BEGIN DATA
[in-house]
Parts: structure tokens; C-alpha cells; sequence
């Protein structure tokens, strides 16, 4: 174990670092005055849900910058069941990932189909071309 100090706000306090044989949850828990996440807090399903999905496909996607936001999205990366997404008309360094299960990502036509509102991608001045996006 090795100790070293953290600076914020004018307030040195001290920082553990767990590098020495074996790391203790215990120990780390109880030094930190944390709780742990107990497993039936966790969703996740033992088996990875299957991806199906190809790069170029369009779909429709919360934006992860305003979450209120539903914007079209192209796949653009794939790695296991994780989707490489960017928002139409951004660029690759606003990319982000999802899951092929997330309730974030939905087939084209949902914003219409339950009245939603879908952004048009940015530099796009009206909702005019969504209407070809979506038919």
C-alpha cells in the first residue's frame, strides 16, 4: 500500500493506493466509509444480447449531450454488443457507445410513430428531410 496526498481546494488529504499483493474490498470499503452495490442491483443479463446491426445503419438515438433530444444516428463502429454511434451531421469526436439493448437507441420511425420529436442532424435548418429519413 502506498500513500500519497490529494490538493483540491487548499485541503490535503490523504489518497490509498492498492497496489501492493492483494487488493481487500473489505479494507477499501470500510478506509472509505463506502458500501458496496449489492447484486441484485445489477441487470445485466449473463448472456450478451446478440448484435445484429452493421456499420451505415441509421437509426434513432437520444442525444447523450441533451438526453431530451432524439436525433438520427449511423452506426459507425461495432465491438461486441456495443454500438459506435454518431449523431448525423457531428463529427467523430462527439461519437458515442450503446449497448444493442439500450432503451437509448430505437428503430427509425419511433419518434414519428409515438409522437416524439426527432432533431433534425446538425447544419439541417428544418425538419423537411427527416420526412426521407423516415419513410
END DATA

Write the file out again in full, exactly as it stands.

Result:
[in-house]
Parts: structure tokens; C-alpha cells; sequence
């Protein structure tokens, strides 16, 4: 174990670092005055849900910058069941990932189909071309 100090706000306090044989949850828990996440807090399903999905496909996607936001999205990366997404008309360094299960990502036509509102991608001045996006 090795100790070293953290600076914020004018307030040195001290920082553990767990590098020495074996790391203790215990120990780390109880030094930190944390709780742990107990497993039936966790969703996740033992088996990875299957991806199906190809790069170029369009779909429709919360934006992860305003979450209120539903914007079209192209796949653009794939790695296991994780989707490489960017928002139409951004660029690759606003990319982000999802899951092929997330309730974030939905087939084209949902914003219409339950009245939603879908952004048009940015530099796009009206909702005019969504209407070809979506038919």
C-alpha cells in the first residue's frame, strides 16, 4: 500500500493506493466509509444480447449531450454488443457507445410513430428531410 496526498481546494488529504499483493474490498470499503452495490442491483443479463446491426445503419438515438433530444444516428463502429454511434451531421469526436439493448437507441420511425420529436442532424435548418429519413 502506498500513500500519497490529494490538493483540491487548499485541503490535503490523504489518497490509498492498492497496489501492493492483494487488493481487500473489505479494507477499501470500510478506509472509505463506502458500501458496496449489492447484486441484485445489477441487470445485466449473463448472456450478451446478440448484435445484429452493421456499420451505415441509421437509426434513432437520444442525444447523450441533451438526453431530451432524439436525433438520427449511423452506426459507425461495432465491438461486441456495443454500438459506435454518431449523431448525423457531428463529427467523430462527439461519437458515442450503446449497448444493442439500450432503451437509448430505437428503430427509425419511433419518434414519428409515438409522437416524439426527432432533431433534425446538425447544419439541417428544418425538419423537411427527416420526412426521407423516415419513410